The incoming chairman of national electricity grid operator, Eirgrid, hinted yesterday that he would reconsider his decision to accept the job after facing heavy criticism at an Oireachtas committee.
The Minister for Communications, Energy and Natural Resources Pat Rabbitte recently appointed retired civil servant and former chairman of An Bord Pleanála, John O’Connor, as chairman of Eirgrid.
Members of the Oireachtas Joint Committee on Transport and Communications, yesterday criticised the appointment on the grounds that Eirgrid intends seeking permission from An Bord Pleanála for controversial construction projects in the north east, west and southeast, creating a possible conflict of interest for Mr O’Connor.
Responding to members who asked if he would reconsider his position, Mr O’Connor told the meeting: “I will discuss it with the Minister and come to a conclusion after that”.
He has already accepted Mr Rabbitte’s offer of the post.
Mr O’Connor rejected several times that he would be conflicted in his new role or that his appointment tilts the planning process in Eirgrid’s favour.
“There will be no back door phone calls, there will not be anything underhand or anything like that,” he said.
Eirgrid plans to run high-voltage lines on pylons through all three areas in a €1 billion investment that forms part of its Grid25 project, which is designed, among other things, to boost the network’s capacity and ship electricity from wind farms in the west and south to consumers in the east.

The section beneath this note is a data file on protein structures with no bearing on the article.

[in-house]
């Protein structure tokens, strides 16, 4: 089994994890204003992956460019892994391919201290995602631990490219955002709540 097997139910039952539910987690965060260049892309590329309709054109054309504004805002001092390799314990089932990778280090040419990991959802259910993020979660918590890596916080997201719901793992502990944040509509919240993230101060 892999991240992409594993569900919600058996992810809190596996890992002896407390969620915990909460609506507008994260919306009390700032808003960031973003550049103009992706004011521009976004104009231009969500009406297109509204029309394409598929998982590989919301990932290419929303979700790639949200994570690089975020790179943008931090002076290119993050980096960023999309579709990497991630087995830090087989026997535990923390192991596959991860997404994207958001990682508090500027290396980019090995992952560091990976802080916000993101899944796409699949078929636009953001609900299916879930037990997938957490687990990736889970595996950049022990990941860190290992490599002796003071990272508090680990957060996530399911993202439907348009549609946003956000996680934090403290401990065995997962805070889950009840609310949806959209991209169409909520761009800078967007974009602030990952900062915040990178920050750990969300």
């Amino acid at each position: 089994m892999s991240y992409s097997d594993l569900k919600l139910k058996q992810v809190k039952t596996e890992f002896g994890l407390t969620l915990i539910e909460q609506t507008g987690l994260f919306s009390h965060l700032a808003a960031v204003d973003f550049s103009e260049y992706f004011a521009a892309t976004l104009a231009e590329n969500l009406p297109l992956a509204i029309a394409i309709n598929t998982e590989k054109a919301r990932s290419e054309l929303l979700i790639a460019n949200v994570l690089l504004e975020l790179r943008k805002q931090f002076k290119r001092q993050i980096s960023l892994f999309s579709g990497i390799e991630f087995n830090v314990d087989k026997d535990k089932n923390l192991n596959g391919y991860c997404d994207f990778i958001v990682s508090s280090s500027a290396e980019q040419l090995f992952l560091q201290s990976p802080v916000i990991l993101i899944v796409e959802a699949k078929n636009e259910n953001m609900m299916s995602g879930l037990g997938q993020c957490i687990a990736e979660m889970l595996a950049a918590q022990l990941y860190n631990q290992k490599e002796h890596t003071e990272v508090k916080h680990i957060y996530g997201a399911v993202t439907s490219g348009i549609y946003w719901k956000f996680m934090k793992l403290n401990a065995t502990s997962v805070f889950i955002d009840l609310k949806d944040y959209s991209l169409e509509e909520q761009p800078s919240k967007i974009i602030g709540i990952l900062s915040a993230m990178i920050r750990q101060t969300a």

However, local groups oppose the plans, claiming they will damage property values and the environment and involve health risks.
They want the lines placed underground, but Eirgrid says three independent reports indicate that this could cost three times as much and create ongoing difficulties with maintenance.
Mr O’Connor said yesterday that he would not rule out seeking an independent report into the possibility of putting the high-voltage lines underground.
“It has to be responded to transparently and is something that cannot be skirted around,” he stressed. He also agreed that the impact on land values would have to be addressed. Eirgrid’s chairman designate acknowledged that he would not like to live close to an electricity pylon.
Under questioning from committee members, he suggested that “close to” could mean within 50 metres.
Mr O’Connor spent most of his career in the Department of the Environment, and recently chaired the Pyrite Resolution Board.
During the committee hearing, he told members that he had always worked to protect the environment “even when it was not popular in some quarters”. Source: The Irish Times.